In Franklin, a Hometown Hero remains busy, 12 years after retiring from the U.S. Postal Service

Stephen Donahue, center, and the entire Boy Scout Troop 61 have a meeting at the Veterans Memorial Ski Area in Franklin. From left are Scout members Jaxon Desmarais, Lucas Knight, Brantley Donahue, Stephen Donahue,  leader Maxwell Maynard, Jacob Drew and James Machos.

Stephen Donahue, center, and the entire Boy Scout Troop 61 have a meeting at the Veterans Memorial Ski Area in Franklin. From left are Scout members Jaxon Desmarais, Lucas Knight, Brantley Donahue, Stephen Donahue, leader Maxwell Maynard, Jacob Drew and James Machos. GEOFF FORESTER / Monitor staff

Stephen Donahue (center) and the entire Boy Scout Troop 61 have a meeting at the Veterans Memorial Ski Area in Franklin on Wednesday night, May 8, 2024. Scout members Jaxon Desmarais (left), Lucas Knight, Brantley Donahue, Donahue,  leader Maxwell Maynard, Jacob Drew, and James Machos.

Stephen Donahue (center) and the entire Boy Scout Troop 61 have a meeting at the Veterans Memorial Ski Area in Franklin on Wednesday night, May 8, 2024. Scout members Jaxon Desmarais (left), Lucas Knight, Brantley Donahue, Donahue, leader Maxwell Maynard, Jacob Drew, and James Machos. GEOFF FORESTER—Monitor staff

Stephen Donahue (center) and the entire Boy Scout Troop 61 have a meeting at the Veterans Memorial Ski Area in Franklin on Wednesday night, May 8, 2024. Scout members Jaxon Desmarais (left), Lucas Knight, Brantley Donahue, Donahue, leader Maxwell Maynard, Jacob Drew, and James Machos.

Stephen Donahue (center) and the entire Boy Scout Troop 61 have a meeting at the Veterans Memorial Ski Area in Franklin on Wednesday night, May 8, 2024. Scout members Jaxon Desmarais (left), Lucas Knight, Brantley Donahue, Donahue, leader Maxwell Maynard, Jacob Drew, and James Machos. GEOFF FORESTER—Monitor staff

By RAY DUCKLER

Monitor staff

Published: 05-12-2024 6:58 PM

Stephen Donahue retired from the United States Postal Service 12 years ago, at the relatively young age of 61.

And these days, he’s busier than ever.

Whether leading a Scout troop or climbing a ladder to hang a sign for a local business or installing a new floor for a community organization, Donahue’s retirement has been filled with satisfaction that’s not driven by a paycheck.

He’s 73, born in Salem, N.H. And while he’s not technically a native of Franklin, he moved there 40 years ago and has given a lifetime of service since retiring.

“It seems or it feels like he’s a native,” said Sarah Stanley, the public information officer at the New Hampshire Veterans Home in Tilton. “He is one of those people who humbly takes action, not for the recognition but because it needs to be done.”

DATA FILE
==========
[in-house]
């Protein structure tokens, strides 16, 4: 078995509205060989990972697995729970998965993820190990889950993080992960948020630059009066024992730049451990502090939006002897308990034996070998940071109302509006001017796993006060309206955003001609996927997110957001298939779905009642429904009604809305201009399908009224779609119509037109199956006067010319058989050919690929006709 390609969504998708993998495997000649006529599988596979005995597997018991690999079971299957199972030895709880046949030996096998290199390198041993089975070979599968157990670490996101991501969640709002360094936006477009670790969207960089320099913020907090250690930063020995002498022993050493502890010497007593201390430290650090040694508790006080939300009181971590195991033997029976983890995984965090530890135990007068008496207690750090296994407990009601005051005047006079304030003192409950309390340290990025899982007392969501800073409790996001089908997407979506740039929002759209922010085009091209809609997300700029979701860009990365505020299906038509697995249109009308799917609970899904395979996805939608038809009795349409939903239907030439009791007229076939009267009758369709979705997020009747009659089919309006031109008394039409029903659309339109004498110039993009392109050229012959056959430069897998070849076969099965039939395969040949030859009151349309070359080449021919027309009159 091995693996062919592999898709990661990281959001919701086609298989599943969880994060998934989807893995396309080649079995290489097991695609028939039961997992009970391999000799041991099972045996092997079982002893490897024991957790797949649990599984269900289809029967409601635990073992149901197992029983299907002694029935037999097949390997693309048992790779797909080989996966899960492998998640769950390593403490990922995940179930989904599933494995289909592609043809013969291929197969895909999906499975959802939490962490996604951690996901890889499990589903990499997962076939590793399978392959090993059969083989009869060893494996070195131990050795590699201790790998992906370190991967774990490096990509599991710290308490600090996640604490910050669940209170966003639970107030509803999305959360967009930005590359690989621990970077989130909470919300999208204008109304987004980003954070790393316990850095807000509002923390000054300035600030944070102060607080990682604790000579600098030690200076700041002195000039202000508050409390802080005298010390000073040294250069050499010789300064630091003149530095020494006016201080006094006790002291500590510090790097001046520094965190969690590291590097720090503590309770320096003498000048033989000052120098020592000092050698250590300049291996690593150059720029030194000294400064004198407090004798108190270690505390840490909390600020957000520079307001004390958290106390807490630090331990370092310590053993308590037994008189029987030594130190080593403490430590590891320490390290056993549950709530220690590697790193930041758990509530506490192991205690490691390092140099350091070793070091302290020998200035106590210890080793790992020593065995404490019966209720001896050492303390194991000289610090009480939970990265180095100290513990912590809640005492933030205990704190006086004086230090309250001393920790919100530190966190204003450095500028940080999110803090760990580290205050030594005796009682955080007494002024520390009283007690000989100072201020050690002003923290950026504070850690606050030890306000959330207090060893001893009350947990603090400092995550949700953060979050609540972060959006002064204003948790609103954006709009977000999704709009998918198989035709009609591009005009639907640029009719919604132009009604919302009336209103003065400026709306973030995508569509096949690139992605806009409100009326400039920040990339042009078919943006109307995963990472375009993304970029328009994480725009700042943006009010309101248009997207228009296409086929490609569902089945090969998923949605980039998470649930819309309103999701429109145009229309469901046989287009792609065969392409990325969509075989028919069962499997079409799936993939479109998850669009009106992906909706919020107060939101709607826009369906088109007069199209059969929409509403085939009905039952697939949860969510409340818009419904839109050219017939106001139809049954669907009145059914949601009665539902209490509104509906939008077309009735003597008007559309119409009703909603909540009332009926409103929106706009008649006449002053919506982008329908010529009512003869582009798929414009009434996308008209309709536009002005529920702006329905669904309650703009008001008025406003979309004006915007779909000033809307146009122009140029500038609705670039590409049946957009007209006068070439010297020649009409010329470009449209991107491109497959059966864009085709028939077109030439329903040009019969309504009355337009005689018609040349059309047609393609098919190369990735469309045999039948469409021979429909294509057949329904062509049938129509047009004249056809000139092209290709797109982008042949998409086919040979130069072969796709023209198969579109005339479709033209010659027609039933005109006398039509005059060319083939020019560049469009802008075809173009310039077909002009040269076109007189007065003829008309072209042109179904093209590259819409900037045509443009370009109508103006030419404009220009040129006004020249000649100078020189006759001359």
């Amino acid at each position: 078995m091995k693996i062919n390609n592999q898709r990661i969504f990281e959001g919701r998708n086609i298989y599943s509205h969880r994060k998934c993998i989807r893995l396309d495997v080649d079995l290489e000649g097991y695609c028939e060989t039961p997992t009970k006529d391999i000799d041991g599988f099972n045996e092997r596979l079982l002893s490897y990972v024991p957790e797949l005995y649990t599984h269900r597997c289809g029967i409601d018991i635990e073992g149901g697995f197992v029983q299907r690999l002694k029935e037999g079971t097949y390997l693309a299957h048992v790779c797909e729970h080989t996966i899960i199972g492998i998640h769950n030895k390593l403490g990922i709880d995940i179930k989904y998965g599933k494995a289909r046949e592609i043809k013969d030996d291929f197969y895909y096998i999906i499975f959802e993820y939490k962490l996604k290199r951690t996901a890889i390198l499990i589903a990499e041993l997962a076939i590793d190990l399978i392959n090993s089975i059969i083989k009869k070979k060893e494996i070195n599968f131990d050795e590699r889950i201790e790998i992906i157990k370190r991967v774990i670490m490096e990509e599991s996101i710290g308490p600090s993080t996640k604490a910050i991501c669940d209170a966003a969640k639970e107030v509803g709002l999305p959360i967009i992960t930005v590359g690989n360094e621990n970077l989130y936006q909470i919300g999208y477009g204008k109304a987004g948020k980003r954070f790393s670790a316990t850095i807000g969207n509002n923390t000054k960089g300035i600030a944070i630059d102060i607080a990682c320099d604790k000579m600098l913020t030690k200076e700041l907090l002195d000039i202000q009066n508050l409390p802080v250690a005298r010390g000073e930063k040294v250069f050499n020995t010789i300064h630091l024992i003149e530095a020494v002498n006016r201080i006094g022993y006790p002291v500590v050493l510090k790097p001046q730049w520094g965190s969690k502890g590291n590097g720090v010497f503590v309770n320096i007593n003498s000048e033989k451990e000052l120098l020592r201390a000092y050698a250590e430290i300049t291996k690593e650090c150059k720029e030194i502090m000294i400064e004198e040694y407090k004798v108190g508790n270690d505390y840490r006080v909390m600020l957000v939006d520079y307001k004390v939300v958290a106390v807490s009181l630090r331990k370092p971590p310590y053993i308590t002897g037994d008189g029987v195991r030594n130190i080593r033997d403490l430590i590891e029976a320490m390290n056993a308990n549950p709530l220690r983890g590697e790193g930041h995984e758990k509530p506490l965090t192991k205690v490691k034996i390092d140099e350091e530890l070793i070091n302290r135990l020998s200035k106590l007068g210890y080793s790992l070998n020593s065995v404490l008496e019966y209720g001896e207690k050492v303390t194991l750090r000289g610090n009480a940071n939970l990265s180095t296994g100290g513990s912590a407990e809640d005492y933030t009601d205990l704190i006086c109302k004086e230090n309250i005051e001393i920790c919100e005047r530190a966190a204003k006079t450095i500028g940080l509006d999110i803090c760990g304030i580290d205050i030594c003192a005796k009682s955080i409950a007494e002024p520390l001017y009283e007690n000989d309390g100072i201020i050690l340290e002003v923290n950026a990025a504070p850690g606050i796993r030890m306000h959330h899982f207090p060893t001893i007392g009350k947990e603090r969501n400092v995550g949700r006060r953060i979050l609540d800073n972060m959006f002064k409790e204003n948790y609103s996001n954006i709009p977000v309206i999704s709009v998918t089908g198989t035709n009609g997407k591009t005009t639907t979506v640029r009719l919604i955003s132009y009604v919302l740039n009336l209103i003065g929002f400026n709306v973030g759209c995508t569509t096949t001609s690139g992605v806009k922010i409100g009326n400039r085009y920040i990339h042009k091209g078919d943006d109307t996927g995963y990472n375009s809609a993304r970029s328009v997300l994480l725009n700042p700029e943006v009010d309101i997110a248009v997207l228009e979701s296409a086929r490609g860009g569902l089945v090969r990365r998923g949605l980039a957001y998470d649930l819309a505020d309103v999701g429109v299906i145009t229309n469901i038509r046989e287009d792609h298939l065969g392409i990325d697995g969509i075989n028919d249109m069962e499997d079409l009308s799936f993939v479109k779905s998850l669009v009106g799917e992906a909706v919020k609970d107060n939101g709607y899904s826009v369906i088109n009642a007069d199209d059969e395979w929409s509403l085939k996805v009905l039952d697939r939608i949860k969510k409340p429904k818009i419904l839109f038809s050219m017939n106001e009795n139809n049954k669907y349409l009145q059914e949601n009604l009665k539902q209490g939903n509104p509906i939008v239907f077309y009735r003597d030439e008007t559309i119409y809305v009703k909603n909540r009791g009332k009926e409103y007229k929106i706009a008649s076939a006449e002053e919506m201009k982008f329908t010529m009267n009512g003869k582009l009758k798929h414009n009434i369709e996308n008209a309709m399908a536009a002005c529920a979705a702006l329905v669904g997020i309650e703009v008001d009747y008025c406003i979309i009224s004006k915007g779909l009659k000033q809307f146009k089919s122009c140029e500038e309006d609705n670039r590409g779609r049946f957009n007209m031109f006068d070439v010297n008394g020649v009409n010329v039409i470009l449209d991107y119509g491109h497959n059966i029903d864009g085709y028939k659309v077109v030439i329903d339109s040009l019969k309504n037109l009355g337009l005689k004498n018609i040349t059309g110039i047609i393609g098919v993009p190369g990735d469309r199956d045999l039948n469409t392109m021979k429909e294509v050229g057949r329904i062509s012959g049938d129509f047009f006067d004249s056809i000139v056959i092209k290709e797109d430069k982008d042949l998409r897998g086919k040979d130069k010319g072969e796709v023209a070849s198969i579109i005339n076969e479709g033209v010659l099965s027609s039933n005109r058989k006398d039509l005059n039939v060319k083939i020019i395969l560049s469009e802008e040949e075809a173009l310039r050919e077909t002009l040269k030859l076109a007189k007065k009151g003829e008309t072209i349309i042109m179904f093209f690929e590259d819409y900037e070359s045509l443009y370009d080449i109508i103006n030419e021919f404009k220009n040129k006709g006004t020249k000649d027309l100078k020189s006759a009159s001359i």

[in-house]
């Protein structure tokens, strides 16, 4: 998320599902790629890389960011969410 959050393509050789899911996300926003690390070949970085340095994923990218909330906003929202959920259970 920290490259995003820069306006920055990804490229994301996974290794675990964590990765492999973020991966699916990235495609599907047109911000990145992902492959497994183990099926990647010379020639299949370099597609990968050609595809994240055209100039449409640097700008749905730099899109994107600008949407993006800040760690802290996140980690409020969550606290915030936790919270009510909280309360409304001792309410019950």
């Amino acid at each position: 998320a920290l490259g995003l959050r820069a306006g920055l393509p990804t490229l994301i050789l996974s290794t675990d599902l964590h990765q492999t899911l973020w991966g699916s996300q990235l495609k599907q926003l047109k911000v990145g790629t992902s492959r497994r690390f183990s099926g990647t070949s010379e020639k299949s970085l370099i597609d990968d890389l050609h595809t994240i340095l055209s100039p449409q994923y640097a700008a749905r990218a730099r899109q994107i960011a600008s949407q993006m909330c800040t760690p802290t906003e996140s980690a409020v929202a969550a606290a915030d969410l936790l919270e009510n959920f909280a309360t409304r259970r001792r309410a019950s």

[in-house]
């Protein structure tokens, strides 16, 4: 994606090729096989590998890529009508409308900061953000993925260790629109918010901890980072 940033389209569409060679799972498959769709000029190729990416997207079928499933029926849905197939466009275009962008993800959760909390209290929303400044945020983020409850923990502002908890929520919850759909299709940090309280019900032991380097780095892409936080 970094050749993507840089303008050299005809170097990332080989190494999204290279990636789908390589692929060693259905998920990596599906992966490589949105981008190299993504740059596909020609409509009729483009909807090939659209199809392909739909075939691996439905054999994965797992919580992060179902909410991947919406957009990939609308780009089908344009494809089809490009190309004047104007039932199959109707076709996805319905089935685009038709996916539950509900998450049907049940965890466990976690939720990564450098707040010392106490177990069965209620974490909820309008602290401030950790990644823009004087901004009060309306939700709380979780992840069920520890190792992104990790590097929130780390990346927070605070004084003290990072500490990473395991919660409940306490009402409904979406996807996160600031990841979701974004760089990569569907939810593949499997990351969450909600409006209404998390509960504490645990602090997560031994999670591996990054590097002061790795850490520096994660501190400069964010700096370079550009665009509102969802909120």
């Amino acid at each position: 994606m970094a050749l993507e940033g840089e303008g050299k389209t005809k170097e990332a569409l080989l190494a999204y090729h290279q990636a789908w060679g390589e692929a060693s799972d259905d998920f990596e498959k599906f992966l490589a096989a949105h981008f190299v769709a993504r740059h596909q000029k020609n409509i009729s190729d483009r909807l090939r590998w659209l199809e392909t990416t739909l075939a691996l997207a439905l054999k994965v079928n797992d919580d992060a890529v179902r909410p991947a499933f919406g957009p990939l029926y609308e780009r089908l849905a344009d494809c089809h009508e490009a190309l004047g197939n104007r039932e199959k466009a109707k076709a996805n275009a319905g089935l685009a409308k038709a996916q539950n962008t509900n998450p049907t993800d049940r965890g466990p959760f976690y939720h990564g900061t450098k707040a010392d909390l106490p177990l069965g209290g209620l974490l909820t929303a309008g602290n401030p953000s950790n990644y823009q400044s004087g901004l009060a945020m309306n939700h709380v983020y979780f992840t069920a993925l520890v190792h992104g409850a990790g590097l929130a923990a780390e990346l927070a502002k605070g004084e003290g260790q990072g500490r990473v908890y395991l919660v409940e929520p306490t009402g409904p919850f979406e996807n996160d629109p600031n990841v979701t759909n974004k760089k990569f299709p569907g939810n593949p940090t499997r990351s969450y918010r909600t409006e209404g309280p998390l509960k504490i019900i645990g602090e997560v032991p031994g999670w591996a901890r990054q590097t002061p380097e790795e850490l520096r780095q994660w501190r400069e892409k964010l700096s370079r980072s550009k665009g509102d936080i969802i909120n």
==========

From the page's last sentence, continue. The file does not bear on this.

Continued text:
Stanley and Donahue met while volunteering for Choose Franklin, whose members have been selling Christmas trees to benefit others – mainly to fund Scouts of America – for about a decade.

Because he was an individual who’s never met a volunteer cause he didn’t like, Donahue was nominated for Hometown Hero status by Stanley.

“He deserves this,” Stanley said.

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Donahue enlisted in the Navy in 1968 and served until ’72. He worked in construction for 12 years and then joined the U.S. Postal Service.

He’s the heartbeat of the town’s scouting program, bringing his son to a meeting 30 years ago, when the organization was called the Boy Scouts of America. (The name changed to Scouting America once the program went coed.) He had no scouting experience but agreed to take a leadership position and is still at it three decades later.

“They needed a leader,” Donahue said. “I chose to step up as a leader, and I’ve been there ever since. I had no interest in scouting when I was young, but now I see the benefit.”

Donahue’s affiliation with Choose Franklin has created a financial lifeline for local scouting. He and the scouts sell Christmas trees each year, side by side, and half the money is used to defray the costs of membership and charter fees.

“That is how we fund the scouting programs,” Donahue said. “We help them sell the trees, and in return we get sponsors. We have the opportunity to help impoverished areas and the fees for scouting are kind of expensive for some of these kids who live here, so this is not a cost to the parents.”

His altruistic spirit is seen and felt all over Franklin. He helped PermaCityLife, a non-profit, during its efforts to revitalize downtown. Donovan arrived with his tool belt and power and sanding tools loaded in his truck.

Donahue climbed high to hang the sign downtown for Thrift Clothes Closet, an all-volunteer contributor to the town’s welfare.

And he cuts the grass and clears the trails used for walking and hiking and biking at the Veterans Memorial Recreation Area, a year-round nonprofit run by the Franklin Outing Cub.

Meanwhile, Donahue has had custody of his 9-year-old grandson, Brantley, for seven years. He takes him to school and picks him up. They hike and bike together, and Brantley rides on the back of Donahue’s motorcycle for long camping trips.

They also took it upon themselves to maintain the Rail Trail’s five-mile extension, using a lawn tractor with a trailer hitched to the back to carry trash out.

“That was Brantley’s idea,” Donahue said. “We were riding our bikes one time and he said, ‘This is a mess, and we need to clean this up.’ ”

Brantley is the major component in Donahue’s life, adding to a schedule that has seen him selflessly working hard after retiring.

“You got to keep busy when you are retired,” Donahue said.